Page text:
The Bodhi Stand


Kuo K'ai was born in San Francisco on March 3, 1949. From there her family moved to Richmond in the East Bay. There her younger brother was born, making the fourth child in her family. Four years later her family moved to a city fifteen miles south of San Francisco where Kuo K'ai spent most of her next twenty years.

Coming from an economic middle class, both her parents worked constantly to provide for the needs of the family and a few luxuries. Kuo K'ai went to a Catholic school from the first through fifth grades and although she was well liked by the nuns she had trouble getting along with the other students. This must not have mattered a lot to her, for she thinks back on her childhood as being a happy and secure one.

She was a filial child and did everything she could to avoid being a problem to her parents, especially since she was keenly aware of how hard it was for them to raise four children and work all day.

When she was young her father and she both contracted tuberculosis. She rarely complained about being ill, to the point that her parents often were concerned about her stoicism, especially in light of the fact they knew she was not well. Kuo K'ai explains that her behavior was meant to be one of filial regard. "I never wanted to be a burden to my parents so when I was sick, I just went to my room and stayed until one of my parents or siblings found me there."

When Kuo K'ai was thirteen, her father died and she experienced a new kind of suffering. His passing left a deep impression. "My whole life changed drastically," Kuo K'ai relates. "When my father died I became very angry. I often sat in my room and cried and prayed that he would not go to the hells, for I loved him so much. My anger grew to such proportions that I began living a life of fantasy and spending much time in isolation in my room. Out of this anger grew a deep depression and an aching sense of loneliness which was really painful." Kuo K'ai's mother tried to help her daughter out of this emotional upheaval, but her attempts went unheeded by her daughter.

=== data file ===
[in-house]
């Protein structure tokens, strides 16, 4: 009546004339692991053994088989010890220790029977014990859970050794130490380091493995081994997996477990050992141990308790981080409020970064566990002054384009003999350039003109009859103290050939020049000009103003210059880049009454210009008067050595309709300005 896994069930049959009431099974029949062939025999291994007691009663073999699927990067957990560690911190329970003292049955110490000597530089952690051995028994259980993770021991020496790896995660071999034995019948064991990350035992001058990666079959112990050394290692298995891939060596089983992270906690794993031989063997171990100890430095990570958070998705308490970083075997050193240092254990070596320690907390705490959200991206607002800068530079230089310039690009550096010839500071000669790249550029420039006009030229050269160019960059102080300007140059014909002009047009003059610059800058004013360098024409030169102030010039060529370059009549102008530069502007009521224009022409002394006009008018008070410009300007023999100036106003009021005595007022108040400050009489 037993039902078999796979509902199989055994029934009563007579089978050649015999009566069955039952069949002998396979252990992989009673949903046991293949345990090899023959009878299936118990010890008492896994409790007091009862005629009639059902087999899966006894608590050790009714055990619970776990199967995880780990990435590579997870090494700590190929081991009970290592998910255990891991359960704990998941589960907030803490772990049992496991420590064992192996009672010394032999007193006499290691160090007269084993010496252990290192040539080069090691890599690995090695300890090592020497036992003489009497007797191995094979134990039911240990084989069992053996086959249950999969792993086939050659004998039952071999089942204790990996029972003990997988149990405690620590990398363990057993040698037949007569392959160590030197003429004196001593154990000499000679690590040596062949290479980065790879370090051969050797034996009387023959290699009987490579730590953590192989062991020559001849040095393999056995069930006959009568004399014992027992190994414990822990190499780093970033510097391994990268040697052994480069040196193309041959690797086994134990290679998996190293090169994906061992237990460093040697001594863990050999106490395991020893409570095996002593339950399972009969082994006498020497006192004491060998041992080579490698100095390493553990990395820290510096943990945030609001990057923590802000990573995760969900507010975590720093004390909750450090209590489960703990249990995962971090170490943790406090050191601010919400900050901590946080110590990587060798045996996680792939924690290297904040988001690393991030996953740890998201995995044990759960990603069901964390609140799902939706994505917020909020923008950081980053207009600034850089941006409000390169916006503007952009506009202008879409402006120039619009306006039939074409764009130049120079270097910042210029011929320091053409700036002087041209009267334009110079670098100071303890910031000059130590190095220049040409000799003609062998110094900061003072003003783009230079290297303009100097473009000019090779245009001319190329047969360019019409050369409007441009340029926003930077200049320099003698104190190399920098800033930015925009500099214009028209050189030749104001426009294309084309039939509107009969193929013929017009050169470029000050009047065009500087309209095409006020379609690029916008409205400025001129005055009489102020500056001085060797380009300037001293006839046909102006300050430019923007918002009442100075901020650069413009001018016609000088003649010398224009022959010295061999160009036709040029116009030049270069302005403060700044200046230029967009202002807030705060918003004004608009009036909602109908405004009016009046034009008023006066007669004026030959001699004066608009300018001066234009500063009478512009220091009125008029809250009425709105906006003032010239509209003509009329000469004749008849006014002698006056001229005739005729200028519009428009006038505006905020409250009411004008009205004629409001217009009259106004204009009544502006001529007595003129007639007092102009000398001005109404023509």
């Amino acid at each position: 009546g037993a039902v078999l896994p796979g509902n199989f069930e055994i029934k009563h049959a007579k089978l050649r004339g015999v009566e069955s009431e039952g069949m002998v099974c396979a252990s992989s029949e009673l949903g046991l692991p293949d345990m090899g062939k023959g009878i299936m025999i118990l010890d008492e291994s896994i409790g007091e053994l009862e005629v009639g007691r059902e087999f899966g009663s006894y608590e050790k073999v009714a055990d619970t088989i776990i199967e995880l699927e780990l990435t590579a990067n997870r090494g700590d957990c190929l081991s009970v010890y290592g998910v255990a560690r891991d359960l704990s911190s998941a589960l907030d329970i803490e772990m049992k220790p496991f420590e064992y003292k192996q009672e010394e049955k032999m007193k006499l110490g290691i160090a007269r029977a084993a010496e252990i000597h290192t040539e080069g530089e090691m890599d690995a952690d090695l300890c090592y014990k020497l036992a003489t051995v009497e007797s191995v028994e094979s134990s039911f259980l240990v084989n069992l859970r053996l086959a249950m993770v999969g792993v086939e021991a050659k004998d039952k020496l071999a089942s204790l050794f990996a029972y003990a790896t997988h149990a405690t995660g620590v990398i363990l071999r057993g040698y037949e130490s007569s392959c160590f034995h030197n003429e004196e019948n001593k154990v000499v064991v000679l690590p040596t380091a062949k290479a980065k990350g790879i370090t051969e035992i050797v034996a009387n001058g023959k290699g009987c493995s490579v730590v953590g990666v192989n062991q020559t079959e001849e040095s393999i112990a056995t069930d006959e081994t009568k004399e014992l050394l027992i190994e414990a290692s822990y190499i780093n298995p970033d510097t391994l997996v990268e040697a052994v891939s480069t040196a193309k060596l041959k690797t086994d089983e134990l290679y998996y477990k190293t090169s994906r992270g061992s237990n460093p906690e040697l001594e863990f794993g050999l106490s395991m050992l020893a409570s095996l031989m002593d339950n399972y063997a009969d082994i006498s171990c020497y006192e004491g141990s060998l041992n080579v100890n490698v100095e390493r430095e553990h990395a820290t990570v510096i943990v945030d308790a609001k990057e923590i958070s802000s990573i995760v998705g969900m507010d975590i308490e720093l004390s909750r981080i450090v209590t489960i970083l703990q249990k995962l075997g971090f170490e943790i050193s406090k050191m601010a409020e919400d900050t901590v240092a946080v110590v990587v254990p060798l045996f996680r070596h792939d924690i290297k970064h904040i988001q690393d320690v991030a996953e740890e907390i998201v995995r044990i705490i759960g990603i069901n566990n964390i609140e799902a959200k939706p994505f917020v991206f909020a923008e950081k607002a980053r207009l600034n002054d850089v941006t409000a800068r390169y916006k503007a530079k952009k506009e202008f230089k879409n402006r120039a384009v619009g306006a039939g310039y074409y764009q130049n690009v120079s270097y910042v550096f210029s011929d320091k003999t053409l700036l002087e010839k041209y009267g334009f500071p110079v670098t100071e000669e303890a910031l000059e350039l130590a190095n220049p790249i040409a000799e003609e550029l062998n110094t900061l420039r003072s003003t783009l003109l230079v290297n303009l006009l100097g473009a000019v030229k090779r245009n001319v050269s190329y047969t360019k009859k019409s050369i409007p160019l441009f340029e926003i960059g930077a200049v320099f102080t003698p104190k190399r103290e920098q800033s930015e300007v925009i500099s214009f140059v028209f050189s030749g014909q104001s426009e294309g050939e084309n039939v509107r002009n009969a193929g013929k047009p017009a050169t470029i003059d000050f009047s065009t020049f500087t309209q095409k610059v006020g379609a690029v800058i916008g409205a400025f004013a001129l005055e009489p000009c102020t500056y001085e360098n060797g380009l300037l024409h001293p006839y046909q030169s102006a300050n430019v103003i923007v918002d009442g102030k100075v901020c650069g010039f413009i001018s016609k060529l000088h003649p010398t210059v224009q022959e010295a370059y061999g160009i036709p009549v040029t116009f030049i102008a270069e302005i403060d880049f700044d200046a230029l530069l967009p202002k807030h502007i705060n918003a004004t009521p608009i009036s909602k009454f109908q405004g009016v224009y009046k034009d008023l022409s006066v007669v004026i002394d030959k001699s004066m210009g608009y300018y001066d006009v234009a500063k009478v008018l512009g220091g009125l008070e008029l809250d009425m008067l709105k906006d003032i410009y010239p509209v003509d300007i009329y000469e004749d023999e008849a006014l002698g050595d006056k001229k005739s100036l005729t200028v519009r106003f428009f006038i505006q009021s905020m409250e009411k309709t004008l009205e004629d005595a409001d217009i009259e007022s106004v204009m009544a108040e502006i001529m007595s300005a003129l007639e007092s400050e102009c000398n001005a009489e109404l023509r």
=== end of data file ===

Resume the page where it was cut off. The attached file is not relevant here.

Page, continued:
After graduating from high school Kuo K'ai got a job and began to explore ways to feel good and be an attractive person among her peers. Fortunately, her use of such potentially harmful methods ended before any ultimate disaster occurred and she found herself back in school. In 1973 she began reading about Buddhism and learned about meditation in a class at her college. She began to feel affinities with people again and says, "From there, the person I was that became a ‘rock’ was now taking the form of a person once again."

      Wishing to delve even more deeply into Buddhism, she got a list of Buddhist centers in the area from her professor, and the second one she visited was Gold Mountain. "At first I felt out of place in the ceremonies, but something ‘got to me’ and I knew that I would have to return. The second time I came, I saw what I had never seen before and was convinced that this was where I wanted to study and practice. I trusted the Master."

Kuo K’ai was able to attend nine days of the winter sessions in 1977 and during that time had another ‘never before’ kind of experience. She had become quite serious about her practice of sitting in full lotus posture, but during one of the hours the pain grew particularly intense to the point of being unbearable. She had her eyes closed, concentrating on bearing what couldn't be born, when she sensed that the Master had entered the hall and passed by her bench. At that moment all the pain completely disappeared. It was such a clear-cut division between pain and no pain that she was astonished, and realized even more how all-encompassing the Master's compassionate strength was.

In June of 1977 Kuo K'ai received her A. A. from Skyline Community College and on the 23rd she went to the City of Ten Thousand Buddhas where she taught in the Instilling Virtue Summer Camp.

On August 3rd, 1977, the anniversary of Kuan Yin Bodhisattva’s enlightenment, Kuo K'ai left the home-life and took the ten novice precepts, receiving the name Heng Cheng. Having expressed the desire to leave the home life ever since she found Gold Mountain, Kuo K'ai says, "It seems like the natural thing to do. It has happened very smoothly and without any false thinking or second thoughts."

Kuo K'ai now resides at the International Institute for the Translation of Buddhist Texts where she is studying Chinese, attending the Avatamsaka Assembly, and teaching in Instilling Virtue School.